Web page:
The Siemens Industrial Turbomachinery AB factory in Finspang, Sweden, is one of the leading suppliers of steam turbines to the solar energy industry worldwide. In fact, two out of every four steam turbines made there will be used in the solar industry.
A steam turbine is a device that extracts thermal energy from pressurized steam and converts it into rotary motion to drive a generator that, in turn, makes electricity. At solar power plants, solar energy is used to make steam to power the turbine. Once powered, the turbine operates under enormous pressures and temperatures to drive the generator.
Workers at the Siemens factory assemble steam turbines, as well as gas turbines, from machined steel parts. Besides so-lar power plants, these turbines are used in steel plants, biomass, and oil and gas facilities.
Historically, Siemens has used tab washers to secure bolts at turbine joints. After installation, these washers were manu-ally folded over the bolts to prevent them from moving. The process is labor-intensive and expensive—but crucial, as a turbine is expected to have a service life upwards of 30 years.
Looking to lower costs and increase productivity, Siemens now uses safety washers made by Nord-Lock International AB to secure the bolts. Each washer consists of a top and bottom that, during bolt tightening, interlock to create tension and positively lock the bolt in place.
Tension develops because the cam angle of the washer is larger than the thread pitch of the bolt. In essence, the bolt self locks and remains that way even when subjected to extreme vibration or dynamic loads.
Martin Lindback, who works in the research and development department at Siemens Industrial Turbomachinery, says the safety washers cost 80 percent less than tab washers and reduce installation time by 95 percent.
Lindback also notes several other advantages of the safety washers. One is they can be reused, unlike tab washers. The safety washers are easier to service both in the plant and on customer sites. Also, they increase safety by eliminating the risk of bolts loosening. Finally, they are coated with zinc flake, which makes them corrosion-resistant.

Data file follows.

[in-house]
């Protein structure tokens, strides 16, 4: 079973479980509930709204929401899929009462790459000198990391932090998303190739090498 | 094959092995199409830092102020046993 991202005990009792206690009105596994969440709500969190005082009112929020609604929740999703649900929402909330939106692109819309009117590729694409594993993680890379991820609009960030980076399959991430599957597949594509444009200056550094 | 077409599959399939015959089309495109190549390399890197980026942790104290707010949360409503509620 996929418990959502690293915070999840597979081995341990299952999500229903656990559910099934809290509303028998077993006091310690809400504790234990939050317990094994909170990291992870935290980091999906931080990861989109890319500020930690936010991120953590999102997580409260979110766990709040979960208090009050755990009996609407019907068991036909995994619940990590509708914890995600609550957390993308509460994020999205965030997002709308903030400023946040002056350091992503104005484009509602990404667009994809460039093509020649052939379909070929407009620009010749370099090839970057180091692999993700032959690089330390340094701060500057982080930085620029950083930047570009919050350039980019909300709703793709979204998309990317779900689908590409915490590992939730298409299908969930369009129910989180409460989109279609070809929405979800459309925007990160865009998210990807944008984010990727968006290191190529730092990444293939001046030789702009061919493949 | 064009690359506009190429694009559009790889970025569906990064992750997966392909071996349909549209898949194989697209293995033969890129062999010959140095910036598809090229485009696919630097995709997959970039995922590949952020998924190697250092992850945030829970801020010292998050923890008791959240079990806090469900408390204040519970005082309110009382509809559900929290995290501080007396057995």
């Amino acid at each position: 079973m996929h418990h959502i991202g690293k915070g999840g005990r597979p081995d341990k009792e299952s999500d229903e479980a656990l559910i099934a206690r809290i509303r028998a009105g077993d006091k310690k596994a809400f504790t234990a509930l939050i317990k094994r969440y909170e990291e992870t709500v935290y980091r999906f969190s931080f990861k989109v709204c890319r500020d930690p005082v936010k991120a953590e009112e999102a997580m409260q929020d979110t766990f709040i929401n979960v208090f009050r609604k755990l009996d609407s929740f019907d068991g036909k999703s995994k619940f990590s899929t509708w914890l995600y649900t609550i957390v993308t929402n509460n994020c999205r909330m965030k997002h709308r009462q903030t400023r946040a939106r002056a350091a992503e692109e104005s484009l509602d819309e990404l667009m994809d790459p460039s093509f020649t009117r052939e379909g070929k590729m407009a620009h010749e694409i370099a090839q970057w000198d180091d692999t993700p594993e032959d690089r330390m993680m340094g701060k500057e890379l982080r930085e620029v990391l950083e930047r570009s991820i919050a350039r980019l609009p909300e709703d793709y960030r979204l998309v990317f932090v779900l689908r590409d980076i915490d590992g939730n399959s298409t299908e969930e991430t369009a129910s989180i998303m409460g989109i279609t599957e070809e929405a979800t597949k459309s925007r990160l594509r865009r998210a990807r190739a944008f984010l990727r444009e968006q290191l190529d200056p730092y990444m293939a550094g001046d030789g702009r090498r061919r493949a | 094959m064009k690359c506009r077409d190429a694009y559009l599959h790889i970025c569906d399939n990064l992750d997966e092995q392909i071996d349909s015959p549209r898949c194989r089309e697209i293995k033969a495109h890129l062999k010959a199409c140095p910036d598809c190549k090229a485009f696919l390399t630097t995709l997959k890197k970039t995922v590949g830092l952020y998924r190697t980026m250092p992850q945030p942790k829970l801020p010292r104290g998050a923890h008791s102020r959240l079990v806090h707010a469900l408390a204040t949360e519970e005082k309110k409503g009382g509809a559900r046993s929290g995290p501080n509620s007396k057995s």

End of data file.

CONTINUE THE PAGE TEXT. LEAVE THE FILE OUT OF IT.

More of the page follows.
“It is amazing how such a little thing can be so beneficial,” says Lindback.
Recently, assemblers at the Finspang factory completed construction of a 123-megawatt, SST-900 steam turbine for BrightSource Energy Inc.’s Ivanpah Solar Complex in Southern California. BrightSource will use the SST-900 to help generate up to 900 megawatts of solar power, which will be sold to California utility company Pacific Gas and Electric. The steam turbine is designed to handle the load swings and frequent starting and stopping that is characteristic of solar energy generation.
In November 2010, the plant began using the safety washers to assemble Siemens’ new SGT-750 industrial gas turbine. With a capacity of 37 megawatts, the SGT-750 is a versatile machine that can be employed for power generation and as a mechanical drive.
For more information on safety washers, call 877-799-1097 or visit www.nord-lock.com.
Assembly In Action: Washers Secure Turbines That Power Solar Industry
January 6, 2012